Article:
Staff Publications

Staff Publications

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    'Staff publications' is the digital repository of Wageningen University & Research

    'Staff publications' contains references to publications authored by Wageningen University staff from 1976 onward.

    Publications authored by the staff of the Research Institutes are available from 1995 onwards.

    Full text documents are added when available. The database is updated daily and currently holds about 240,000 items, of which 72,000 in open access.

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Record number 370972
Title First isolation of Nocardia crassostreae from Pacific oysters (Crassostrea gigas) in Europe
Author(s) Engelsma, M.Y.; Roozenburg, I.; Joly, J.P.
Source Diseases of Aquatic Organisms 80 (2008)3. - ISSN 0177-5103 - p. 229 - 234.
DOI https://doi.org/10.3354/dao01938
Department(s) CVI - Divisie Bacteriologie en TSE's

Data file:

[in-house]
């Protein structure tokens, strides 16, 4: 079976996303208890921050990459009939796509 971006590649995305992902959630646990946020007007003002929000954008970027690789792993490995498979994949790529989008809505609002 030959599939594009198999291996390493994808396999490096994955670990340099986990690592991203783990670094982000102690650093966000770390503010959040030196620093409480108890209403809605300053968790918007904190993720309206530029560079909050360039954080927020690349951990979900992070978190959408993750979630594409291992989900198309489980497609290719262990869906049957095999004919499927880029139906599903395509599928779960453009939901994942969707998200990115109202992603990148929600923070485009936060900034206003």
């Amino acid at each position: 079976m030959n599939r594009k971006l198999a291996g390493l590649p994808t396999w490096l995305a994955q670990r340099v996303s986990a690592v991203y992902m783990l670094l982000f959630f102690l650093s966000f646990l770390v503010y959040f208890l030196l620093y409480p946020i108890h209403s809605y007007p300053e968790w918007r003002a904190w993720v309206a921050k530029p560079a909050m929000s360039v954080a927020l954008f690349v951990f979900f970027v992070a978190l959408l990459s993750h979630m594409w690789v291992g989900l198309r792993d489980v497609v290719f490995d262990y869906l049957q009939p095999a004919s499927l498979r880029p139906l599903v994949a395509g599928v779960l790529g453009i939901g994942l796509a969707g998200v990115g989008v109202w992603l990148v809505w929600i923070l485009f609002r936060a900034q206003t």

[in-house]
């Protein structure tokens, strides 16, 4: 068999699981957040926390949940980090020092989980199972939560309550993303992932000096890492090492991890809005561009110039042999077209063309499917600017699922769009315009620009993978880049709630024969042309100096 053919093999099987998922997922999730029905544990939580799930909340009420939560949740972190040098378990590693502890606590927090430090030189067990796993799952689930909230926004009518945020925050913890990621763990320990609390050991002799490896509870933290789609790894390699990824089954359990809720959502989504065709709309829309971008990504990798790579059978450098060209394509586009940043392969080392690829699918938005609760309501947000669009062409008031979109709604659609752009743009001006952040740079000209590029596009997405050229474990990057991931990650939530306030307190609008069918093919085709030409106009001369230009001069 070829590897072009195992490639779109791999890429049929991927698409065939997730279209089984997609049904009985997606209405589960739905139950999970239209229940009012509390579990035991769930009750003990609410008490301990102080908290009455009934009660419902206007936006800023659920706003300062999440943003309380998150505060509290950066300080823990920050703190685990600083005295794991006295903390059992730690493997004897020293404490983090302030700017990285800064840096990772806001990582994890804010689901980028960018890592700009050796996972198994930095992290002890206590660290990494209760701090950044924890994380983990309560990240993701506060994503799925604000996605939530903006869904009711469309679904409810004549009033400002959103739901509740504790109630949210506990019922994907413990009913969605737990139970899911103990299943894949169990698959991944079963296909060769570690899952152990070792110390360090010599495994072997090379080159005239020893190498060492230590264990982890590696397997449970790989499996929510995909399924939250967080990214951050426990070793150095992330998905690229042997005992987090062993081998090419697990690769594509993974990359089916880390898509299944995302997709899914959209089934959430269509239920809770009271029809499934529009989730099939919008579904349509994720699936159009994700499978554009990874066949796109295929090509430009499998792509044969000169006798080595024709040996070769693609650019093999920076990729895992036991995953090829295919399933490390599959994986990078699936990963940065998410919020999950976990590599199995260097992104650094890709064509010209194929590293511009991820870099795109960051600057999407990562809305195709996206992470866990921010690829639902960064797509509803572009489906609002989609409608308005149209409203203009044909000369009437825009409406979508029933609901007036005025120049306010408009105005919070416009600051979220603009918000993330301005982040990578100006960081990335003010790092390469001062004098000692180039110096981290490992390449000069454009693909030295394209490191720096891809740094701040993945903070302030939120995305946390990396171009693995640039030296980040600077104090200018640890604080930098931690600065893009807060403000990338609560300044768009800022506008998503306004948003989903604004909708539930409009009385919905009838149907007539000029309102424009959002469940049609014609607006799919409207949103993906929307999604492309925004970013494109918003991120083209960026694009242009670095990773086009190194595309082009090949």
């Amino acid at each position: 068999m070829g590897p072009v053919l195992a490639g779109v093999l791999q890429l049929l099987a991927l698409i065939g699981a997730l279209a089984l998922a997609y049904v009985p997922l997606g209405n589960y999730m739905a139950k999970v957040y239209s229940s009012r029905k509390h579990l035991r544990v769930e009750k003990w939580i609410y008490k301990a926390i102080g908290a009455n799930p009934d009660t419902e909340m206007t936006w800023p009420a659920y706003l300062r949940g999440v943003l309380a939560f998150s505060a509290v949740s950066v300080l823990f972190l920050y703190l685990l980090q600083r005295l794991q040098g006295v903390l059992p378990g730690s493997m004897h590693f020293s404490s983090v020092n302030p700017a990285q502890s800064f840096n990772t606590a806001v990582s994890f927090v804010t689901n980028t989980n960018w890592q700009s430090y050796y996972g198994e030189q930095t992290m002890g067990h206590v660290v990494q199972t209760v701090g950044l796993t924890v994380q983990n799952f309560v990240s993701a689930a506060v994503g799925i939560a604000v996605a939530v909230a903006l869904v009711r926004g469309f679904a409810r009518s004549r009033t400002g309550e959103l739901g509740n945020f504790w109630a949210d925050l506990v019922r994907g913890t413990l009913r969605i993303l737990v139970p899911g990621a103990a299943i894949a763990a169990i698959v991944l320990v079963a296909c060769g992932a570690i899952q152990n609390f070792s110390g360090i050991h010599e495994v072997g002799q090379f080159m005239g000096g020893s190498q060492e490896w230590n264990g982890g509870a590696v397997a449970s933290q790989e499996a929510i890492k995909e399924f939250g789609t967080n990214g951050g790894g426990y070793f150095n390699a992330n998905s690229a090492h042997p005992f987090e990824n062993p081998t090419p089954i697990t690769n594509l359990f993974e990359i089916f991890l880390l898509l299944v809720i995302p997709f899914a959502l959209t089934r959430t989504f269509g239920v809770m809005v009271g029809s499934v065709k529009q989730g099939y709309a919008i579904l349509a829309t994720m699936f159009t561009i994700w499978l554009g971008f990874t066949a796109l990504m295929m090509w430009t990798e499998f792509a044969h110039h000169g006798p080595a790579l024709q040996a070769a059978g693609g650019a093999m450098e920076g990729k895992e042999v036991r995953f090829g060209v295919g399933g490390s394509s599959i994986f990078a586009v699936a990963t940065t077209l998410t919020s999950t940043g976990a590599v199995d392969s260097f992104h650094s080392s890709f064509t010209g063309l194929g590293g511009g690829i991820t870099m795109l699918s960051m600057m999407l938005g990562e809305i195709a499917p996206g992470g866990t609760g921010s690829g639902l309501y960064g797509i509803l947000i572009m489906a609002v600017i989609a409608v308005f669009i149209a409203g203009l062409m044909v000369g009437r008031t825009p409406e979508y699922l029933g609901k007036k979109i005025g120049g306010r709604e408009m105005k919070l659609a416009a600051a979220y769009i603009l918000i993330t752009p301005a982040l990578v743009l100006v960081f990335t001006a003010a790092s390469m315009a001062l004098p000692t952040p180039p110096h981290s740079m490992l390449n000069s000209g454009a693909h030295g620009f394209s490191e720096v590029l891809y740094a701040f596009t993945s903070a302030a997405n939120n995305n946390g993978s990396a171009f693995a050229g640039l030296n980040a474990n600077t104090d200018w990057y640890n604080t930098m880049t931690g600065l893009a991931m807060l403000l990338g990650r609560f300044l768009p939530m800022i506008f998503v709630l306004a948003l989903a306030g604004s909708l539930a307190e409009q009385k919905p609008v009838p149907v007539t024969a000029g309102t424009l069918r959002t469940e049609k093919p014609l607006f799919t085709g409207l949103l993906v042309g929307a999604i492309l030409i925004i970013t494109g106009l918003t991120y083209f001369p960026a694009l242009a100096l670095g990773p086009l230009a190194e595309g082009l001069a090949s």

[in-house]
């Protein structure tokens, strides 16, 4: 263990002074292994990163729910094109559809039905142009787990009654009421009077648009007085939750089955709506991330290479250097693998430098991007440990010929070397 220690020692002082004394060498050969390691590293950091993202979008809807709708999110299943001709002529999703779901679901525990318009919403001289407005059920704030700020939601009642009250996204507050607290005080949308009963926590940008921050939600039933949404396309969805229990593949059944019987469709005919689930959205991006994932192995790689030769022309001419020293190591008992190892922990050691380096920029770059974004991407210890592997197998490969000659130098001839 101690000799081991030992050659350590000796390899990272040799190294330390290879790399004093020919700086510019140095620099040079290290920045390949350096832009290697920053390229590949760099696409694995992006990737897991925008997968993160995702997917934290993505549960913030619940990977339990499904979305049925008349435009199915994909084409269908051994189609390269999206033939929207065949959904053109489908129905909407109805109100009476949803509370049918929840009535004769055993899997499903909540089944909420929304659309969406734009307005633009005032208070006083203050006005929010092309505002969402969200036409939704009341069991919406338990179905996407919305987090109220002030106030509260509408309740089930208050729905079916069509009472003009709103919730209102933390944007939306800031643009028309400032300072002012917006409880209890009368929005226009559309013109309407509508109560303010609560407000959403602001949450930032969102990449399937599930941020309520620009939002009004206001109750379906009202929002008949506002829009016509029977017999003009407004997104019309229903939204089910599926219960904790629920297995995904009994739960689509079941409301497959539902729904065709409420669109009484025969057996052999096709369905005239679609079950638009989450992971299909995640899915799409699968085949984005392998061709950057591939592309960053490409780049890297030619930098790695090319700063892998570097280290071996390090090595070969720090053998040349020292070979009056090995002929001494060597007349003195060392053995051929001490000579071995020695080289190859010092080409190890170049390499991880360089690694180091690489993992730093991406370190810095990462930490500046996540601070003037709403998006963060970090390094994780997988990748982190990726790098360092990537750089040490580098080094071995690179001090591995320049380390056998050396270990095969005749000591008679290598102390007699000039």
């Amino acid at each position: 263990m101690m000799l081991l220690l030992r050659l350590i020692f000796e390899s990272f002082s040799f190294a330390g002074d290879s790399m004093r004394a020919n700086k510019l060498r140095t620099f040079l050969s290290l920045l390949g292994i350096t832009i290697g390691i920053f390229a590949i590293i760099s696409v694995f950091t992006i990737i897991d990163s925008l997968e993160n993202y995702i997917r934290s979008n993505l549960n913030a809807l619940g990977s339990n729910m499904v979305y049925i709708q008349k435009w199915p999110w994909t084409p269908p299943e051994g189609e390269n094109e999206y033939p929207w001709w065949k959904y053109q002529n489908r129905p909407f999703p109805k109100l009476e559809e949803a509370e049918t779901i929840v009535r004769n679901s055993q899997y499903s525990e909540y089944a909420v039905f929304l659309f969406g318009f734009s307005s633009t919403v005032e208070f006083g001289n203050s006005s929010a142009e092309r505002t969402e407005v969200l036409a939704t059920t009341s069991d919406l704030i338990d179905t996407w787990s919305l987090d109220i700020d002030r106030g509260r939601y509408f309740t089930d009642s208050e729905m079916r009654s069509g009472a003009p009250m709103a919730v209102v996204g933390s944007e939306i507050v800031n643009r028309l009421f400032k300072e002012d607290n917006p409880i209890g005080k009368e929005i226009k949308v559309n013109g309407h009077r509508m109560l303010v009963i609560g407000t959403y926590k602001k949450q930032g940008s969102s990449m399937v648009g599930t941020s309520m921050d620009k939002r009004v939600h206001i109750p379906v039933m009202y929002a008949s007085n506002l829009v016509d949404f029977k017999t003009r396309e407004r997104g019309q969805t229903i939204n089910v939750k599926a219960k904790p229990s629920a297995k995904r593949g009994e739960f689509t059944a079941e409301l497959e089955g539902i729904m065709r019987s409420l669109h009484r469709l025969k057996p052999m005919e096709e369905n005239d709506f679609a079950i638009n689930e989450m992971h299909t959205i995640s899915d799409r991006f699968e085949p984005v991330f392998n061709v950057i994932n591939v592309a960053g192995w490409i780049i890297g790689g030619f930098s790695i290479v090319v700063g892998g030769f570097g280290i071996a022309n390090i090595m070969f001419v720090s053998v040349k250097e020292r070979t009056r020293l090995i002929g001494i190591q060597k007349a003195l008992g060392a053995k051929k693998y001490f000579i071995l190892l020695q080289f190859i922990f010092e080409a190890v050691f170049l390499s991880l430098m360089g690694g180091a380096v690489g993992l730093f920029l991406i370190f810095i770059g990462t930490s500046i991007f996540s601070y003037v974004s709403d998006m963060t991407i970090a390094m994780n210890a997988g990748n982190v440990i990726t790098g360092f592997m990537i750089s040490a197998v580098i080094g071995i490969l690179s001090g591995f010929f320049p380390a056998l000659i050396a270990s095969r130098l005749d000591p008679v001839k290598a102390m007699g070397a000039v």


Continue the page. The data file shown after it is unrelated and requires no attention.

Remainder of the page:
Publication type Refereed Article in a scientific journal
Publication year 2008
Keyword(s) summer mortality - thunberg - bay
Abstract In summer 2006 an extensive mortality of Pacific oysters Crassostrea gigas occurred in Lake Grevelingen, the Netherlands. A sample of Pacific oysters was investigated for the presence of shellfish pathogens as potential causes of the mortality. Yellow-green lesions were observed in several oysters upon clinical inspection. Histopathology showed that 6 out of 36 oysters had a suspected bacterial infection, including 4 Nocardia-like infections. Two bacterial species, Vibrio aestuarianus and Nocardia crassostreae, were isolated from haemolymph samples and identified using PCR and sequencing of the 16S rRNA gene. This is the first isolation of N. crassostreae from shellfish in European waters. The near full-length 16S rRNA sequence of this Dutch Nocardia sp. isolate was identical to other known N. crassostreae isolates from the west coast of North America. The primary cause of oyster mortality was thought to be the physiological stress from environmental conditions, including prolonged high water temperatures and low oxygen levels. The multiple bacterial species isolated from the diseased Pacific oysters may have been a secondary cause.
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